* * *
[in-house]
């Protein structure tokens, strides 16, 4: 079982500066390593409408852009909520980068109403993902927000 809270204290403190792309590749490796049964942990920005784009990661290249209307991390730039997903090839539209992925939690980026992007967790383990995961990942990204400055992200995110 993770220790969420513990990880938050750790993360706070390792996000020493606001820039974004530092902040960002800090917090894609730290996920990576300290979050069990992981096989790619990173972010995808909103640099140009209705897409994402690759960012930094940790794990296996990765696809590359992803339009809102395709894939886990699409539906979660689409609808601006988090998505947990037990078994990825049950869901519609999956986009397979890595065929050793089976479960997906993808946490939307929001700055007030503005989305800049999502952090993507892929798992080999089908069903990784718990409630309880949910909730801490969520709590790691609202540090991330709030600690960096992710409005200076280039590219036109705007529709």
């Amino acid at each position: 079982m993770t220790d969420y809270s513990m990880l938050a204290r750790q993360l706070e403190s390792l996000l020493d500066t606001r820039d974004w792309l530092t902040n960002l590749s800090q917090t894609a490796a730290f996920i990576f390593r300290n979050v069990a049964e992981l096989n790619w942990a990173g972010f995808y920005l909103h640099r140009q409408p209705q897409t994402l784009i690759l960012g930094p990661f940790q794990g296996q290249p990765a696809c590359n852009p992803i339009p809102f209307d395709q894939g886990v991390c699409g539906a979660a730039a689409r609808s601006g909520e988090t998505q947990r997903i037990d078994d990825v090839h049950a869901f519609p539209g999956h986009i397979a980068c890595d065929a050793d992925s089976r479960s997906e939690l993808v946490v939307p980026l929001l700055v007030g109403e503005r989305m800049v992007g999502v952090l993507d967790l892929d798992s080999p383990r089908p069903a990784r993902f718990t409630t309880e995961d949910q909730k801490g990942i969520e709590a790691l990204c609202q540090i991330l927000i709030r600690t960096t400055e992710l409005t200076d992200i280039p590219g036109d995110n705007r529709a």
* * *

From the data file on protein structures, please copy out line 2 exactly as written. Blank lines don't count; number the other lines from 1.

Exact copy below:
């Protein structure tokens, strides 16, 4: 079982500066390593409408852009909520980068109403993902927000 809270204290403190792309590749490796049964942990920005784009990661290249209307991390730039997903090839539209992925939690980026992007967790383990995961990942990204400055992200995110 993770220790969420513990990880938050750790993360706070390792996000020493606001820039974004530092902040960002800090917090894609730290996920990576300290979050069990992981096989790619990173972010995808909103640099140009209705897409994402690759960012930094940790794990296996990765696809590359992803339009809102395709894939886990699409539906979660689409609808601006988090998505947990037990078994990825049950869901519609999956986009397979890595065929050793089976479960997906993808946490939307929001700055007030503005989305800049999502952090993507892929798992080999089908069903990784718990409630309880949910909730801490969520709590790691609202540090991330709030600690960096992710409005200076280039590219036109705007529709």